Welcome to Stand & Deliver
e love comedy. And we love magazines. Stand & Deliver is our expression of both. A carefully-designed, independent print magazine for people, like you, who understand and enjoy comedy as an art form. A grown-up conversation with the men and women of comedy about how and why they make us laugh.
These are exciting times for comedy. Stand-up is pushing out the boundaries and becoming ever more experimental. Innovation is at work in small clubs up and down the country every night of the week and with Stand & Deliver we aim to use the possibilities of print to report and explore from the cutting edge – offering readers an intelligent, alternative view of comedy. As you leaf through the pages of this first issue, you’ll discover that we celebrate comedy by getting under its skin, through a mix of features, interviews, storytelling, photography, illustration and design. We admire comedy that doesn’t just make us laugh, but engages our intelligence too. Comedy isn’t created or enjoyed in a vacuum, so Stand & Deliver follows the threads that link comedy to our wider culture, from food, science and literature to feminism, politics and religion. (Stand & Deliver is a magazine about comedy… but we’ll leave the comedy to the comedians.) We’ve sourced our content from a wide range of collaborators: from comedians, fans, and critics to writers, photographers and illustrators. We hope to appeal to a broad audience whilst satisfying the curiosity of a niche readership that appreciates alternative comedy outside the mainstream spotlight. We hope you like what you see and read. To help us on our mission, you can subscribe to future issues via our website at standanddelivermag.com, and follow us on Twitter (@mag_stand) and Facebook (standanddelivermag).
Creative Director & Designer Danielle Gilbert firstname.lastname@example.org
Editor Ian Wylie email@example.com
Deputy Editor Chris Stokel -Walker firstname.lastname@example.org
Special thanks Tony Law, Storm Davison, Dave Brown, John Scott, Matt Roper, JoJo Smith, Gav Webster & Jen Harland.
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Cover illustrations / end papers - Simon Wild ‘Red brick’ spreads - Jamie Mackay Exit Sign - Ursula Hitz
RUNNING ORDER 6 8 10 12 14 20 22 24 26 28 30 40 46 50 54 60 62 68 70 82 86 90
9 BIG IN BERLIN Germans love laughing at themselves... in EEnglish Openers WITH AN ARTIST 10 BRUSH side of comedy paintings capture the quieter s Carl6Chapple’ BIG IN s BERLIN E at themselves... in English THE PUNCHLIN OF love 12 POWER Germans laughing comedians to follow him into politics JJón 8 wants Gnarr BRUSH WITHmore AN ARTIST AS CHIPSthe quieter side of comedy CHEAP capture AND SECLUDED 14 SMALL, Carl Chapple’s paintings s’ festivals of choice? comedian stand-up are What10 POWER OF THE PUNCHLINE
Jon Gnarr wants more comedians to follow him into politics 12 Mic SMALL, SECLUDED AND CHEAP AS CHIPS Slot Open What are stand-up comedians’ festivals of choice? 22 MATT ROPER: The Promised Land 24 GAVIN WEBSTER: Do it your way OpenSCOTT: Mic Bone Slotpickers, agitators & violators 26 JOHN Bahrain from land 28 JOJO MATT SMITH: ROPER: Postcard The Promised GAVIN WEBSTER: Do it your way GIRLS) (AND BOYS 30 MR BROWN’S s of stand-ups at work and play SCOTT: & Violators his portrait discussesAgitators man Pickers, BooshBone former The JOHN JOJO SMITH: Postcard from Bahrain MR BROWN’S BOYS t Acts Suppor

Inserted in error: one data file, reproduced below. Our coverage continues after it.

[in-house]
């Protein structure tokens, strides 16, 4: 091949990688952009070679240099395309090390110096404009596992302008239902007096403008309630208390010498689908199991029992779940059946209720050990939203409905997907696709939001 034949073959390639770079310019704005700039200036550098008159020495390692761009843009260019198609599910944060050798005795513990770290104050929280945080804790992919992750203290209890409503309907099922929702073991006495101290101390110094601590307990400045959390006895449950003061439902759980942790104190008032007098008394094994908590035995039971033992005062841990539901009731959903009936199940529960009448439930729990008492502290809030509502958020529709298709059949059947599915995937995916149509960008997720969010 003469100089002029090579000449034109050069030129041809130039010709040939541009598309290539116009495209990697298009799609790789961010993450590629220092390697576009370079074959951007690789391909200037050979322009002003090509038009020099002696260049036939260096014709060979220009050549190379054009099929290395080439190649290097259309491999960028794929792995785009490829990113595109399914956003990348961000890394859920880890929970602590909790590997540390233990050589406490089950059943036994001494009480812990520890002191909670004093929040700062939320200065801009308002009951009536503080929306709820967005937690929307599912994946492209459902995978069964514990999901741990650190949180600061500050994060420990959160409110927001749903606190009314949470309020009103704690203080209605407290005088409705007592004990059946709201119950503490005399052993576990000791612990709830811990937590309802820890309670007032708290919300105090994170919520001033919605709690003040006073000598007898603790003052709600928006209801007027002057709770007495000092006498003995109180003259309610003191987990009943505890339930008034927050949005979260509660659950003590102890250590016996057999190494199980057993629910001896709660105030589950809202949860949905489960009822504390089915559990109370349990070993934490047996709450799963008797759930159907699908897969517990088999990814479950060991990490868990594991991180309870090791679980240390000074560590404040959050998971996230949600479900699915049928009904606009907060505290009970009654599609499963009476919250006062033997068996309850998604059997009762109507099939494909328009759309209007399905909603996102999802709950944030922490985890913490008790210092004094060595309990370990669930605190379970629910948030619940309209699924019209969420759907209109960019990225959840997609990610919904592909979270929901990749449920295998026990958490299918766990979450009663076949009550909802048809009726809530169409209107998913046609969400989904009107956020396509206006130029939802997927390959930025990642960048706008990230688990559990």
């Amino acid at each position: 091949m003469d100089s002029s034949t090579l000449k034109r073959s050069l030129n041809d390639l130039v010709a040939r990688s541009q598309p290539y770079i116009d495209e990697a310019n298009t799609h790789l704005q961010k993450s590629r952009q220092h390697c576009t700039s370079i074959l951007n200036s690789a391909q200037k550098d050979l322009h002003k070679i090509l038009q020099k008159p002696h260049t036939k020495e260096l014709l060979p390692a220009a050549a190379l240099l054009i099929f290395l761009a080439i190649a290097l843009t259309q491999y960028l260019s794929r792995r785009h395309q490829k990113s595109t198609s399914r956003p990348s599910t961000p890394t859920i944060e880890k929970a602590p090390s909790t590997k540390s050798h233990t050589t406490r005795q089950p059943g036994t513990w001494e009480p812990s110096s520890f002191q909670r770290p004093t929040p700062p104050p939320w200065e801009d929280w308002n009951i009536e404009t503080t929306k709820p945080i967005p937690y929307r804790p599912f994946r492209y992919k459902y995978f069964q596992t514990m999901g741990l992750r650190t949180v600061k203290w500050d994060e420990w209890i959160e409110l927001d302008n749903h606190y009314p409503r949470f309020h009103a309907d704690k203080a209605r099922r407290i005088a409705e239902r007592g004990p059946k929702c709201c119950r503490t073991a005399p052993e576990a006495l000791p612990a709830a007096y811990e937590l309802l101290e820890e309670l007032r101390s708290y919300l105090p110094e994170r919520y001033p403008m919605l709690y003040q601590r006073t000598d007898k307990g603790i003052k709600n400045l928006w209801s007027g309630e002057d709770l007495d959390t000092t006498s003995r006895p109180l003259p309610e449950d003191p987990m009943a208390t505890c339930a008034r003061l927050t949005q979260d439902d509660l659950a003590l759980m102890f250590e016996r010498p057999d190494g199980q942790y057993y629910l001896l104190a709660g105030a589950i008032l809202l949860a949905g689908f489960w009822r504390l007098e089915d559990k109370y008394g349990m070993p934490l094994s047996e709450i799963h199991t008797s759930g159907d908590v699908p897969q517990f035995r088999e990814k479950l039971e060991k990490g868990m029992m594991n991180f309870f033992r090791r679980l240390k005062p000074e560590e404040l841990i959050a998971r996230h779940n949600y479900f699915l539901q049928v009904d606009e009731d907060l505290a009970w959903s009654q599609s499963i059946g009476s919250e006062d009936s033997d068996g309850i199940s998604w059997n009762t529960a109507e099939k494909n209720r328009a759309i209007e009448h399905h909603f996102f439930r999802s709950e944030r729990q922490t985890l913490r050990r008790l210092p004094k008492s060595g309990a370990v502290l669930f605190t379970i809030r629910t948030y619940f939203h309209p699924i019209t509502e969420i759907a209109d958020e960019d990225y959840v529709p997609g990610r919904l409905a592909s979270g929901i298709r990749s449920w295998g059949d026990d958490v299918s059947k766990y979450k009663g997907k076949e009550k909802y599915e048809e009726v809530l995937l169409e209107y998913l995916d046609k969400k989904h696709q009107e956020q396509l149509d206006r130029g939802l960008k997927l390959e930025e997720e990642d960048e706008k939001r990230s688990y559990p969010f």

(AND GIRLS) Former Boosh man discusses his portraits of stand-ups at work and play 42 ALTERNATIVE COMEDY MEMORIAL SOCIETY The playground where comedians take the greatest risks Support Acts 46 ABSOLUTELY ABSURD sm that threads comic surreali of the MEMORIAL history COMEDY A short ALTERNATIVE SOCIETY Eddie Boosh Mighty the Python, to Monty where comedians like Lawplayground TonyThe Tonyand LawE take Izzard the greatest risks BUS LEAVES 50 “YOUR ABSOLUTELY ABSURDIN 10 MINUTES... BE UNDER IT” the by threads disruption snide a crucial Is heckling A short history of cog the or comic surrealism that envious? and Law meanTony to Python, Boosh and Eddie Izzard UP LEAVES IN 10 MINUTES... BE UNDER IT” 54 DRESSY “YOUR BUS costume consumed ng the comedy Uncloaki Is heckling a crucial cog orbysnide disruption by the mean and envious? DRESSY UP t MMain Suppor Uncloaking the comedy consumed by costume 62 LITTLE MR SUNSHINE HHe sings. He raps. And Seymour Mace is buying a camper van
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He sings. He raps. And Seymour Mace is buying a camper van 70 MASTER OF ILLUSION How Tony Law has conjured a career out of the absurd Headliner 80 GOD’S AMERICA Canucks, where even the FFrench-speaking comedians Land of TheMASTER OFthe ILLUSION tly) (apparen funny areHow Tony Law has conjured a career out of the absurd SHOW SKETCHAMERICA 82 GOD’S doodles where even the French-speaking comedians Law Canucks, of Tony Oodles The Land of the THAT WAY OVER THERE! MAYBE... WAY! ON OUR 86 are funny (apparently) ’s story by Tony Law A children SKETCH SHOW Oodles of Tony Law doodles ON OUR WAY! THAT WAY OVER THERE! MAYBE... Room Green A children’s story by Tony Law 90 A thank you to our supporters